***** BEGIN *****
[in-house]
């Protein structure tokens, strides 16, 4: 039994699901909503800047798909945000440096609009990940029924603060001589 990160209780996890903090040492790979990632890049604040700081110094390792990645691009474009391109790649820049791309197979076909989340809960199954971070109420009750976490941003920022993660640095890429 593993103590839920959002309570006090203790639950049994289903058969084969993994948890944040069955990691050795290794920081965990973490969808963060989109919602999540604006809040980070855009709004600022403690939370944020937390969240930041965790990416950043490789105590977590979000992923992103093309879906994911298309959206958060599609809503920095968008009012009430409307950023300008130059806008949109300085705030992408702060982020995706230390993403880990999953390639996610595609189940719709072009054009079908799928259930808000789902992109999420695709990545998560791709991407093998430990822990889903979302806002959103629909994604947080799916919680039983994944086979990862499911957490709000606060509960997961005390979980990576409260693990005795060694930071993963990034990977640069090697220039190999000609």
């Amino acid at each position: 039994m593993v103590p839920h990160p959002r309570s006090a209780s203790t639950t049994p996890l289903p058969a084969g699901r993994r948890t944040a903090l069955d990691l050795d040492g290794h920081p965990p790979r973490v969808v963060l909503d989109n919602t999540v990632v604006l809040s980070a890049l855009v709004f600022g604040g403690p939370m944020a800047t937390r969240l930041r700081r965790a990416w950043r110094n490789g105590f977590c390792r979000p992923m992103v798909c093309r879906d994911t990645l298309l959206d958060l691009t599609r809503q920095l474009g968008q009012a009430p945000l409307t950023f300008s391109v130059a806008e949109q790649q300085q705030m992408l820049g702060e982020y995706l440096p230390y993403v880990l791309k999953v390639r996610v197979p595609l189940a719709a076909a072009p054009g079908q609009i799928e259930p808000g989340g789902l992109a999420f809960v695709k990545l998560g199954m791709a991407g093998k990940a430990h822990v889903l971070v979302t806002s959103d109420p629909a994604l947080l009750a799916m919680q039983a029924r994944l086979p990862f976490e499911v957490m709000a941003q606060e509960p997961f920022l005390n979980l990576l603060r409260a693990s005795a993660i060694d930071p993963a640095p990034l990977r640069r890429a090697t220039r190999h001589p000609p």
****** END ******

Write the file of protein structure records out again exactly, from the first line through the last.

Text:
[in-house]
């Protein structure tokens, strides 16, 4: 039994699901909503800047798909945000440096609009990940029924603060001589 990160209780996890903090040492790979990632890049604040700081110094390792990645691009474009391109790649820049791309197979076909989340809960199954971070109420009750976490941003920022993660640095890429 593993103590839920959002309570006090203790639950049994289903058969084969993994948890944040069955990691050795290794920081965990973490969808963060989109919602999540604006809040980070855009709004600022403690939370944020937390969240930041965790990416950043490789105590977590979000992923992103093309879906994911298309959206958060599609809503920095968008009012009430409307950023300008130059806008949109300085705030992408702060982020995706230390993403880990999953390639996610595609189940719709072009054009079908799928259930808000789902992109999420695709990545998560791709991407093998430990822990889903979302806002959103629909994604947080799916919680039983994944086979990862499911957490709000606060509960997961005390979980990576409260693990005795060694930071993963990034990977640069090697220039190999000609």
């Amino acid at each position: 039994m593993v103590p839920h990160p959002r309570s006090a209780s203790t639950t049994p996890l289903p058969a084969g699901r993994r948890t944040a903090l069955d990691l050795d040492g290794h920081p965990p790979r973490v969808v963060l909503d989109n919602t999540v990632v604006l809040s980070a890049l855009v709004f600022g604040g403690p939370m944020a800047t937390r969240l930041r700081r965790a990416w950043r110094n490789g105590f977590c390792r979000p992923m992103v798909c093309r879906d994911t990645l298309l959206d958060l691009t599609r809503q920095l474009g968008q009012a009430p945000l409307t950023f300008s391109v130059a806008e949109q790649q300085q705030m992408l820049g702060e982020y995706l440096p230390y993403v880990l791309k999953v390639r996610v197979p595609l189940a719709a076909a072009p054009g079908q609009i799928e259930p808000g989340g789902l992109a999420f809960v695709k990545l998560g199954m791709a991407g093998k990940a430990h822990v889903l971070v979302t806002s959103d109420p629909a994604l947080l009750a799916m919680q039983a029924r994944l086979p990862f976490e499911v957490m709000a941003q606060e509960p997961f920022l005390n979980l990576l603060r409260a693990s005795a993660i060694d930071p993963a640095p990034l990977r640069r890429a090697t220039r190999h001589p000609p």